Toward a More Realistic Espada y Daga
Espada y Daga is Spanish for “sword and dagger.” In this method the practitioner has a long weapon, such as a sword, machete, or stick in the dominant hand, and a shorter weapon—almost always a knife– in the other hand.
Espada y daga is not as impractical as it may seem. In many localities it is legal to carry a knife. If you have a stick, and you carry a knife with you, you are ready to go. I almost used my eskrima skills in real life combat only once, and that one time I had a stick in my car and I always carried a folding knife, so when I got out of the car, I had a stick in my right hand and a knife in the left.
There are a lot of very pretty espada y daga techniques. If you go onto You Tube you can see plenty of them. The basic pattern is the “expert” ties up the opponent’s stick, say with a snake disarm, then counters the opponent’s knife thrust, with the end result that the attacker is completely crossed up like a pretzel. There are also techniques where the opponent leads with a knife thrust, or the combatants trade stick blows, then knife thrusts.
But the question needs to be asked, “Are these realistic techniques?” “Are these smart techniques?”
If you look here, you see two guys practicing espada y daga. It looks like nothing, but this is realistic. If the opponent has a stick and a knife, are you going to get in close, and risk getting stabbed, or stay out at a distance? The whole purpose of the knife is to keep the opponent at a distance –anyone who rushes in to disarm you is going to get cut. You are not going to lead with the knife, either, because it’s too easy for the opponent to use his reach advantage with the stick to blast your knife hand.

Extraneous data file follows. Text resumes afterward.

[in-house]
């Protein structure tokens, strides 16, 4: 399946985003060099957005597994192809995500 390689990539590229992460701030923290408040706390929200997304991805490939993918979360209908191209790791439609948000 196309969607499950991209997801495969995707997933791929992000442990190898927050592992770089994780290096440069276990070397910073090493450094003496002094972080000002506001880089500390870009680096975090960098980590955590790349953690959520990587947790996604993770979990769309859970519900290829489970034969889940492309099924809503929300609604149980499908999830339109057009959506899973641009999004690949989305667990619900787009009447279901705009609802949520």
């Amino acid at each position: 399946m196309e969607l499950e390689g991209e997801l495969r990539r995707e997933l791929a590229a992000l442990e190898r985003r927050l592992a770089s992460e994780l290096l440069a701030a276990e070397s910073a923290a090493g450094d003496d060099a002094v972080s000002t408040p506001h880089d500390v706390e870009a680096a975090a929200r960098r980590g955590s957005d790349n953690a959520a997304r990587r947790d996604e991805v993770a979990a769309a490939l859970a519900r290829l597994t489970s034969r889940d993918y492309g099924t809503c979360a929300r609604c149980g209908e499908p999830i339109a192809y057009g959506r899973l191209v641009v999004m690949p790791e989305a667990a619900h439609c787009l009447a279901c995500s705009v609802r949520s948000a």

The one time it almost came down to real combat, I had a stick and a knife as I was chasing a purse snatcher across an Albertson’s parking lot. I didn’t know it at the time, but he had a pruning knife. Although you can’t really stab with a pruning knife, it has a wicked curved blade like a sickle, which will tear you up in close.
So what was the better strategy?
1. To close in and try to tie up the opponent’s arms while hoping that a photographer from Black Belt magazine comes by to get a picture of my wonderful technique, with the possible downside of getting ripped up by a pruning knife.
2. To hit him with the stick from a distance, where he cannot possibly use his pruning knife against me, and stab him if he gets past the stick. The downside here is that I will never do espada y daga seminars or DVD’s, and people will go to sleep during my espada y daga demonstrations.
Once you eliminate the fancy moves, you can do espada y daga with almost anything, like a beer bottle and a folding knife, or a hammer and a screwdriver.
I was just reading on someone’s website about espada y daga “takedowns.” My idea of an espada y daga takedown is to hit someone in the head and watch him slump to the floor.